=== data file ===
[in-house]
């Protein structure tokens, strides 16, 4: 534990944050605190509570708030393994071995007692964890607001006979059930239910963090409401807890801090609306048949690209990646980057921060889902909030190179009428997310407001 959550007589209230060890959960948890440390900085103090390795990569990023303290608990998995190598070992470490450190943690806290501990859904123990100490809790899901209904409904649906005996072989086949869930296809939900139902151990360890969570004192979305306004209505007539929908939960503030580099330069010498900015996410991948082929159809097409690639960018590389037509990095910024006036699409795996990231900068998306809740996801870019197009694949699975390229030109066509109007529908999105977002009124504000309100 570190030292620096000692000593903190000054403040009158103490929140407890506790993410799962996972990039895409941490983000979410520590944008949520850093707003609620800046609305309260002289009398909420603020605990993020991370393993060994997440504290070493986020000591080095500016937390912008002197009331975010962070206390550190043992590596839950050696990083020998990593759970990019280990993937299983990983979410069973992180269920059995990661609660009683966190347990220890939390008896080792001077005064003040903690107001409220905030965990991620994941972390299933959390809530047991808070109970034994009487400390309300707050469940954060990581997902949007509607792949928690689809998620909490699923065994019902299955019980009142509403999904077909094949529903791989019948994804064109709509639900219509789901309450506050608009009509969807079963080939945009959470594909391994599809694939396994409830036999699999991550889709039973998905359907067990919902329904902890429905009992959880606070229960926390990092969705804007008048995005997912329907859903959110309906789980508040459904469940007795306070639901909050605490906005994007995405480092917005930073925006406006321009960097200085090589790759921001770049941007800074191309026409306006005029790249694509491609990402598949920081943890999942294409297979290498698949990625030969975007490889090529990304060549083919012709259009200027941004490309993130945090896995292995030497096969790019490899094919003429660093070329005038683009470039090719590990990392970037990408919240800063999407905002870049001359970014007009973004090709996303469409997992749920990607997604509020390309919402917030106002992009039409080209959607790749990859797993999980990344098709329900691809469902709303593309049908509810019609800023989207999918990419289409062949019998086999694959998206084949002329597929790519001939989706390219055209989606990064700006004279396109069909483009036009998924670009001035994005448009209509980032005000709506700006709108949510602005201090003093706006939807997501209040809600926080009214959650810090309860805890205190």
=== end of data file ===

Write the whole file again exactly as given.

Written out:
[in-house]
């Protein structure tokens, strides 16, 4: 534990944050605190509570708030393994071995007692964890607001006979059930239910963090409401807890801090609306048949690209990646980057921060889902909030190179009428997310407001 959550007589209230060890959960948890440390900085103090390795990569990023303290608990998995190598070992470490450190943690806290501990859904123990100490809790899901209904409904649906005996072989086949869930296809939900139902151990360890969570004192979305306004209505007539929908939960503030580099330069010498900015996410991948082929159809097409690639960018590389037509990095910024006036699409795996990231900068998306809740996801870019197009694949699975390229030109066509109007529908999105977002009124504000309100 570190030292620096000692000593903190000054403040009158103490929140407890506790993410799962996972990039895409941490983000979410520590944008949520850093707003609620800046609305309260002289009398909420603020605990993020991370393993060994997440504290070493986020000591080095500016937390912008002197009331975010962070206390550190043992590596839950050696990083020998990593759970990019280990993937299983990983979410069973992180269920059995990661609660009683966190347990220890939390008896080792001077005064003040903690107001409220905030965990991620994941972390299933959390809530047991808070109970034994009487400390309300707050469940954060990581997902949007509607792949928690689809998620909490699923065994019902299955019980009142509403999904077909094949529903791989019948994804064109709509639900219509789901309450506050608009009509969807079963080939945009959470594909391994599809694939396994409830036999699999991550889709039973998905359907067990919902329904902890429905009992959880606070229960926390990092969705804007008048995005997912329907859903959110309906789980508040459904469940007795306070639901909050605490906005994007995405480092917005930073925006406006321009960097200085090589790759921001770049941007800074191309026409306006005029790249694509491609990402598949920081943890999942294409297979290498698949990625030969975007490889090529990304060549083919012709259009200027941004490309993130945090896995292995030497096969790019490899094919003429660093070329005038683009470039090719590990990392970037990408919240800063999407905002870049001359970014007009973004090709996303469409997992749920990607997604509020390309919402917030106002992009039409080209959607790749990859797993999980990344098709329900691809469902709303593309049908509810019609800023989207999918990419289409062949019998086999694959998206084949002329597929790519001939989706390219055209989606990064700006004279396109069909483009036009998924670009001035994005448009209509980032005000709506700006709108949510602005201090003093706006939807997501209040809600926080009214959650810090309860805890205190």